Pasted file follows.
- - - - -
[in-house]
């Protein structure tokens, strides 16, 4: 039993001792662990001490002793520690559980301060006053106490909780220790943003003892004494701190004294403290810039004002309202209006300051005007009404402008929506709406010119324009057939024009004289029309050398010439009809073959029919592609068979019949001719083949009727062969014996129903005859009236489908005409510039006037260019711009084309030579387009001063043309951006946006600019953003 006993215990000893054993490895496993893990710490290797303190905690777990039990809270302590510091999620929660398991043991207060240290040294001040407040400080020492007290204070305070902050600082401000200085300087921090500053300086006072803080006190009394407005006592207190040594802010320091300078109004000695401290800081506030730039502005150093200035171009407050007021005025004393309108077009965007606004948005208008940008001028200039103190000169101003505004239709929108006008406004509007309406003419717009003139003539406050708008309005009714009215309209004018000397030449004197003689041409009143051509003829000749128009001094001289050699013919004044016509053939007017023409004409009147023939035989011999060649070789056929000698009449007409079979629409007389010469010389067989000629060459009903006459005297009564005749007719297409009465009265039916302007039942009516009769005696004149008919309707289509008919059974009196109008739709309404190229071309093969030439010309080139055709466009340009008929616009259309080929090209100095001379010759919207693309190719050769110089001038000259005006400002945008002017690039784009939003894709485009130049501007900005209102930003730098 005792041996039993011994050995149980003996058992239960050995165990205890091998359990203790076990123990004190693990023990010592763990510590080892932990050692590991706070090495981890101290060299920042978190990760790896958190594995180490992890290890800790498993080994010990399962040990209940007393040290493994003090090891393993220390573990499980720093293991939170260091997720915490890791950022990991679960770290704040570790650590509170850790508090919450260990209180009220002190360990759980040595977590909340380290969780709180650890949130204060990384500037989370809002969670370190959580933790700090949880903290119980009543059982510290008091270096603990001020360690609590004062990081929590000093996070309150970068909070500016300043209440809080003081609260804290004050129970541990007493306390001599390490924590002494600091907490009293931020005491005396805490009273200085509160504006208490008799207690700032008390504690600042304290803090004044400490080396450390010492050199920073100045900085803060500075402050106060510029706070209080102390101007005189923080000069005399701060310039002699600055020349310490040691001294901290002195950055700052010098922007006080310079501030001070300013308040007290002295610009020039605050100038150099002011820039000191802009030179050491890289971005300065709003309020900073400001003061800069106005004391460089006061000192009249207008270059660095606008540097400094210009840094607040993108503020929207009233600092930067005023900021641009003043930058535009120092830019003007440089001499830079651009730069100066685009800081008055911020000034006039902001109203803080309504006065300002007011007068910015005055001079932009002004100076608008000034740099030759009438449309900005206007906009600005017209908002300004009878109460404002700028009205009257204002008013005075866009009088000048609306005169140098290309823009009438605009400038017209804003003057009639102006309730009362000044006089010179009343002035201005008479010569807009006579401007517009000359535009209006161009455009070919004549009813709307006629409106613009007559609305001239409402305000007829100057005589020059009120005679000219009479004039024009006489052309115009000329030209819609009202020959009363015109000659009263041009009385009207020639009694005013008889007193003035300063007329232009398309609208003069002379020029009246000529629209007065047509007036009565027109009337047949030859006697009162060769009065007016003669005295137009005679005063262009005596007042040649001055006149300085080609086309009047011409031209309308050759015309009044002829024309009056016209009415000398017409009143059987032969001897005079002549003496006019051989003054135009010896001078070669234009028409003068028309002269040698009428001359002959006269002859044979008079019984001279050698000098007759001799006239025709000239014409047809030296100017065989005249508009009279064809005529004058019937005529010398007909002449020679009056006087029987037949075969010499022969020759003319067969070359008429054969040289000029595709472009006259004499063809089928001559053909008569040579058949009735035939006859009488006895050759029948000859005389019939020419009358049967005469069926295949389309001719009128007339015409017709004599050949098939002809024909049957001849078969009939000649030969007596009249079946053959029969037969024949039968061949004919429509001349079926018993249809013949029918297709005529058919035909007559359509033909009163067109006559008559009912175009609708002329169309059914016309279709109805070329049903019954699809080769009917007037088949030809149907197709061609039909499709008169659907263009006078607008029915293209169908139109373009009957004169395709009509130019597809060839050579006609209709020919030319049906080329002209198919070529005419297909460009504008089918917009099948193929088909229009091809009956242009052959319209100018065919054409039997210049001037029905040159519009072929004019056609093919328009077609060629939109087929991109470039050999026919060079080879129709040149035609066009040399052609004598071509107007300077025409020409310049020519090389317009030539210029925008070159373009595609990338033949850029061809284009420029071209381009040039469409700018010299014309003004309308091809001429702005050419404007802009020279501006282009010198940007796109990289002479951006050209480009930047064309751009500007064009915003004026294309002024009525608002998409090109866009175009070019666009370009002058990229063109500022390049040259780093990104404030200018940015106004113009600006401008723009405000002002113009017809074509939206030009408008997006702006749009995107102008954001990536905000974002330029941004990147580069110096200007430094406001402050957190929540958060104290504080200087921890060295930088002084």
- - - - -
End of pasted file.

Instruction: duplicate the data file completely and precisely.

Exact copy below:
[in-house]
């Protein structure tokens, strides 16, 4: 039993001792662990001490002793520690559980301060006053106490909780220790943003003892004494701190004294403290810039004002309202209006300051005007009404402008929506709406010119324009057939024009004289029309050398010439009809073959029919592609068979019949001719083949009727062969014996129903005859009236489908005409510039006037260019711009084309030579387009001063043309951006946006600019953003 006993215990000893054993490895496993893990710490290797303190905690777990039990809270302590510091999620929660398991043991207060240290040294001040407040400080020492007290204070305070902050600082401000200085300087921090500053300086006072803080006190009394407005006592207190040594802010320091300078109004000695401290800081506030730039502005150093200035171009407050007021005025004393309108077009965007606004948005208008940008001028200039103190000169101003505004239709929108006008406004509007309406003419717009003139003539406050708008309005009714009215309209004018000397030449004197003689041409009143051509003829000749128009001094001289050699013919004044016509053939007017023409004409009147023939035989011999060649070789056929000698009449007409079979629409007389010469010389067989000629060459009903006459005297009564005749007719297409009465009265039916302007039942009516009769005696004149008919309707289509008919059974009196109008739709309404190229071309093969030439010309080139055709466009340009008929616009259309080929090209100095001379010759919207693309190719050769110089001038000259005006400002945008002017690039784009939003894709485009130049501007900005209102930003730098 005792041996039993011994050995149980003996058992239960050995165990205890091998359990203790076990123990004190693990023990010592763990510590080892932990050692590991706070090495981890101290060299920042978190990760790896958190594995180490992890290890800790498993080994010990399962040990209940007393040290493994003090090891393993220390573990499980720093293991939170260091997720915490890791950022990991679960770290704040570790650590509170850790508090919450260990209180009220002190360990759980040595977590909340380290969780709180650890949130204060990384500037989370809002969670370190959580933790700090949880903290119980009543059982510290008091270096603990001020360690609590004062990081929590000093996070309150970068909070500016300043209440809080003081609260804290004050129970541990007493306390001599390490924590002494600091907490009293931020005491005396805490009273200085509160504006208490008799207690700032008390504690600042304290803090004044400490080396450390010492050199920073100045900085803060500075402050106060510029706070209080102390101007005189923080000069005399701060310039002699600055020349310490040691001294901290002195950055700052010098922007006080310079501030001070300013308040007290002295610009020039605050100038150099002011820039000191802009030179050491890289971005300065709003309020900073400001003061800069106005004391460089006061000192009249207008270059660095606008540097400094210009840094607040993108503020929207009233600092930067005023900021641009003043930058535009120092830019003007440089001499830079651009730069100066685009800081008055911020000034006039902001109203803080309504006065300002007011007068910015005055001079932009002004100076608008000034740099030759009438449309900005206007906009600005017209908002300004009878109460404002700028009205009257204002008013005075866009009088000048609306005169140098290309823009009438605009400038017209804003003057009639102006309730009362000044006089010179009343002035201005008479010569807009006579401007517009000359535009209006161009455009070919004549009813709307006629409106613009007559609305001239409402305000007829100057005589020059009120005679000219009479004039024009006489052309115009000329030209819609009202020959009363015109000659009263041009009385009207020639009694005013008889007193003035300063007329232009398309609208003069002379020029009246000529629209007065047509007036009565027109009337047949030859006697009162060769009065007016003669005295137009005679005063262009005596007042040649001055006149300085080609086309009047011409031209309308050759015309009044002829024309009056016209009415000398017409009143059987032969001897005079002549003496006019051989003054135009010896001078070669234009028409003068028309002269040698009428001359002959006269002859044979008079019984001279050698000098007759001799006239025709000239014409047809030296100017065989005249508009009279064809005529004058019937005529010398007909002449020679009056006087029987037949075969010499022969020759003319067969070359008429054969040289000029595709472009006259004499063809089928001559053909008569040579058949009735035939006859009488006895050759029948000859005389019939020419009358049967005469069926295949389309001719009128007339015409017709004599050949098939002809024909049957001849078969009939000649030969007596009249079946053959029969037969024949039968061949004919429509001349079926018993249809013949029918297709005529058919035909007559359509033909009163067109006559008559009912175009609708002329169309059914016309279709109805070329049903019954699809080769009917007037088949030809149907197709061609039909499709008169659907263009006078607008029915293209169908139109373009009957004169395709009509130019597809060839050579006609209709020919030319049906080329002209198919070529005419297909460009504008089918917009099948193929088909229009091809009956242009052959319209100018065919054409039997210049001037029905040159519009072929004019056609093919328009077609060629939109087929991109470039050999026919060079080879129709040149035609066009040399052609004598071509107007300077025409020409310049020519090389317009030539210029925008070159373009595609990338033949850029061809284009420029071209381009040039469409700018010299014309003004309308091809001429702005050419404007802009020279501006282009010198940007796109990289002479951006050209480009930047064309751009500007064009915003004026294309002024009525608002998409090109866009175009070019666009370009002058990229063109500022390049040259780093990104404030200018940015106004113009600006401008723009405000002002113009017809074509939206030009408008997006702006749009995107102008954001990536905000974002330029941004990147580069110096200007430094406001402050957190929540958060104290504080200087921890060295930088002084």